Anglophone Cameroon: Closer to Elections, Further from Peace

10.06.18
U.S. State Department
World News /06 Oct 2018
10.06.18

Anglophone Cameroon: Closer to Elections, Further from Peace

In June, 2018 the secessionists fighting for the independence of Cameroon’s two Anglophone regions announced their opposition to the October 7th presidential elections. This caused little surprise. The secessionists have long opposed anything that could give the government legitimacy and they weren’t expected to support an election being held by a government from which they aim to secede. From the start, in fact, the secessionists have highlighted the illegality of the Cameroonian government’s presence in the Anglophone regions.

However, the secessionists have done more than announce their opposition. They have stated that they will prevent the election from occurring and they will punish anyone who takes part in it. Additionally, the secessionists called for all civil society organizations to stop election-related activity or face consequences. This is believed to imply kidnapping or murder.

The election threats did not anger the two affected regions because to many who live there Cameroonian elections are considered a scam. People believe the outcome is known before the first ballot is cast. This is doubly so in the Anglophone regions. People there have long felt their representatives are sell-outs. Even before to the secessionists’ remarks. many voters intended to abstain. As stated by a university student in Buea, the Anglophone southwest’s capital, “I am not registered to vote, and I will not do so. Paul Biya controls every single politician running. Even those claiming to be members of the opposition are really just his puppets.”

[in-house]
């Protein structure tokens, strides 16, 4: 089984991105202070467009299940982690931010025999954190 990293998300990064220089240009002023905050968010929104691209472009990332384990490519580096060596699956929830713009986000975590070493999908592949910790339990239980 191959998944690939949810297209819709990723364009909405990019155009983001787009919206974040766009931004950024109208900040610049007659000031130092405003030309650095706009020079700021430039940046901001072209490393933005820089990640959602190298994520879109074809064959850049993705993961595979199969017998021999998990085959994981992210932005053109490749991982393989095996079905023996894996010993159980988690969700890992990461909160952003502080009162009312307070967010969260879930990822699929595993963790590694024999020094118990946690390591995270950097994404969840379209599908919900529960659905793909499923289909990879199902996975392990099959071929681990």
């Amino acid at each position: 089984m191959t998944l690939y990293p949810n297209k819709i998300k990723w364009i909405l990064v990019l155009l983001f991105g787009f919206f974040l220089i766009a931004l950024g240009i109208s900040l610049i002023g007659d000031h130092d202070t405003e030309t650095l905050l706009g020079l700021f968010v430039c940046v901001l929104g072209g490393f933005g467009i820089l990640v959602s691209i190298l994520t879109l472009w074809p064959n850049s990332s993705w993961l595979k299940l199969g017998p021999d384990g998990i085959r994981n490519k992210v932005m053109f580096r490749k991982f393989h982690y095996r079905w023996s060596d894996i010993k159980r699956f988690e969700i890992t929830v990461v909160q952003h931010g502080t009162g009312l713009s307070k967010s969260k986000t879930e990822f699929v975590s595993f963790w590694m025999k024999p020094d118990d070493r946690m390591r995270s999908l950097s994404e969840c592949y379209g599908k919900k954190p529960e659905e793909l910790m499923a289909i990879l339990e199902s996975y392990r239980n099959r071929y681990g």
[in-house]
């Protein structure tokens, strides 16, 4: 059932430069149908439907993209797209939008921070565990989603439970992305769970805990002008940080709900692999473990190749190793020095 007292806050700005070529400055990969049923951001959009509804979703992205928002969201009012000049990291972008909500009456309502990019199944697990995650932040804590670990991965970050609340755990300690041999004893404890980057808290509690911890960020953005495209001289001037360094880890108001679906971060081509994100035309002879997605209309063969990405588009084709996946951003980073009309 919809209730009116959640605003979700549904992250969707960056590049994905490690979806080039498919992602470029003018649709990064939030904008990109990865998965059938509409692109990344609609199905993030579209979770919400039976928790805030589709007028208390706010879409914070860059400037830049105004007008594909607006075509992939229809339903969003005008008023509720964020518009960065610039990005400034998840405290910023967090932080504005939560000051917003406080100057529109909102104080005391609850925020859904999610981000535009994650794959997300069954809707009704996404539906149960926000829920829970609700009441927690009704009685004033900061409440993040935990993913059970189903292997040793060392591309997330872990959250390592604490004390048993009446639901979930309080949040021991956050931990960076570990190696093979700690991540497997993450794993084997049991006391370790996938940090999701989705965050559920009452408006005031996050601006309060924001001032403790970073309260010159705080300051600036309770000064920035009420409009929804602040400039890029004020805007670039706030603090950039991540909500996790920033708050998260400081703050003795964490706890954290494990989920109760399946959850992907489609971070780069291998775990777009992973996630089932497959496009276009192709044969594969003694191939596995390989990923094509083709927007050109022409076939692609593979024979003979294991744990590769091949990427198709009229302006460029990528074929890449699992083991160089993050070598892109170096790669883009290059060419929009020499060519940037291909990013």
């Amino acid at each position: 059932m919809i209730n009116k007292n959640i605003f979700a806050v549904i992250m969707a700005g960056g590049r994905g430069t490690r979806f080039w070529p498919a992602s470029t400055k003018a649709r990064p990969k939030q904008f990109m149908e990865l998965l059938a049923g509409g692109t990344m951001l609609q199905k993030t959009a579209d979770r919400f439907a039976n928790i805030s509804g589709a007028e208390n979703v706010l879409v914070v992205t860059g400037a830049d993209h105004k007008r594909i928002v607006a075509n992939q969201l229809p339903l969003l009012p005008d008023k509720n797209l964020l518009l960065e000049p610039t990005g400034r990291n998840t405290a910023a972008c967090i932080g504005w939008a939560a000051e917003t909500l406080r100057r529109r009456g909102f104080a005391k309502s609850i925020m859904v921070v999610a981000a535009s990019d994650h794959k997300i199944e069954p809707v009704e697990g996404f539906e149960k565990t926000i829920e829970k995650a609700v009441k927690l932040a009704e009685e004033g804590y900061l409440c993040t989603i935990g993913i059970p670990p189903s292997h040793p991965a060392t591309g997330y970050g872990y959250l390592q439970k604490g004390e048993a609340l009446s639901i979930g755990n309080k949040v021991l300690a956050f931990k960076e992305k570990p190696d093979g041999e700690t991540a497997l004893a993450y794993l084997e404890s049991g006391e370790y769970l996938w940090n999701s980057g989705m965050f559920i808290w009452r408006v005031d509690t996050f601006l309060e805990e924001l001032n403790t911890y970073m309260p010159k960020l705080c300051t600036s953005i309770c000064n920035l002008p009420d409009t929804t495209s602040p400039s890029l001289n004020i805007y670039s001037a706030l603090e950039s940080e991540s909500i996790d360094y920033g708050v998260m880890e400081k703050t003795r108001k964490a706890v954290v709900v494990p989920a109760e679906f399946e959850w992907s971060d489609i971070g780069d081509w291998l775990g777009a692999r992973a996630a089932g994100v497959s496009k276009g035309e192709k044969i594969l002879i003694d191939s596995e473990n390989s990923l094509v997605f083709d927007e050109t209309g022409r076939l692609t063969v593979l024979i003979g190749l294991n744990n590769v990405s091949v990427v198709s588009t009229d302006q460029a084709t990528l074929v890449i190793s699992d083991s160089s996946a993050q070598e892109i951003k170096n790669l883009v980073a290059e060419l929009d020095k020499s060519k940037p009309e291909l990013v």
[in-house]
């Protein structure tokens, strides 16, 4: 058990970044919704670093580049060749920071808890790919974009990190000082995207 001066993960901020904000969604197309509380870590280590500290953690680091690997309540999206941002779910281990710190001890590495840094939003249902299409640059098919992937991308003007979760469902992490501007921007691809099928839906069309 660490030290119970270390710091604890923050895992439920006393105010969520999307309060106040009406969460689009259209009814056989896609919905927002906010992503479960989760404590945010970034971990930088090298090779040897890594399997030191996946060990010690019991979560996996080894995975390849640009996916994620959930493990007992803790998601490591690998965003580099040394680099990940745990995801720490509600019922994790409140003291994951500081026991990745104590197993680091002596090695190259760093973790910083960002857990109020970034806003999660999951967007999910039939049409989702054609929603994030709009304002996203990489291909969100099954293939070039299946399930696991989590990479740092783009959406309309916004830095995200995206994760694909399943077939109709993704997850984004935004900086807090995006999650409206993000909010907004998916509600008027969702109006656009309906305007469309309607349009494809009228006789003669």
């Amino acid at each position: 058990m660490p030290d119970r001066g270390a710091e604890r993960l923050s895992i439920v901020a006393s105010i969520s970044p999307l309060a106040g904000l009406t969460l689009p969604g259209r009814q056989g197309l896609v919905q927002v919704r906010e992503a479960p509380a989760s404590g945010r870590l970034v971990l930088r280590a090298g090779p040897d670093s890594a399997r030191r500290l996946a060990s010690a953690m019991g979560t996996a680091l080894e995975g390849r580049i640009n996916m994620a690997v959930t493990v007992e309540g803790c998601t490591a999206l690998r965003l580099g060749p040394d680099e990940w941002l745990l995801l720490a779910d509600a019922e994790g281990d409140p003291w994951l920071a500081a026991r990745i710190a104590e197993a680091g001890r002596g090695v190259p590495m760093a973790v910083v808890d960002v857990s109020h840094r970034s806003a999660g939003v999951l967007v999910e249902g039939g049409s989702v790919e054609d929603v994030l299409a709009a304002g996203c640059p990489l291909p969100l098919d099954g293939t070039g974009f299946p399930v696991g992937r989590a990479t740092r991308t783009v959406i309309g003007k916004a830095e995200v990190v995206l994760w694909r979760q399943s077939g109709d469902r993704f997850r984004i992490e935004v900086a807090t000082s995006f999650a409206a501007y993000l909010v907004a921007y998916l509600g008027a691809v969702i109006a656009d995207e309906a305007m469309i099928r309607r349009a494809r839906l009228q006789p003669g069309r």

It is clear that the secessionists are making good on their promise to punish voters. In a break with the past that had seen secessionists merely cutting the Cameroonian flag off the national identification cards, the secessionists started attacking people at roadblocks and checkpoints for possessing voter registration cards in early July. A late July secessionist broadcast promised severe punishment for anyone promoting elections.

(Provided by author)

As tension and violence flared through July and August and both sides remained dogmatic about their positions — the government insisted that elections will proceed in the Anglophone regions, and as the secessionists promised to prevent the elections from taking place, Cameroonians began to fear that October would see the worst violence yet. Mid-September brought election tensions to a boiling point when the Interim Government released protocols all residents of the Anglophone region were to follow. Namely, that between September 25th and October 4th, everyone would respect restricted movement. During this time, including emergencies, no one was to leave their home. Following this period, the Anglophone regions were to become ghost towns, during which time people were not to leave their homes under any circumstances.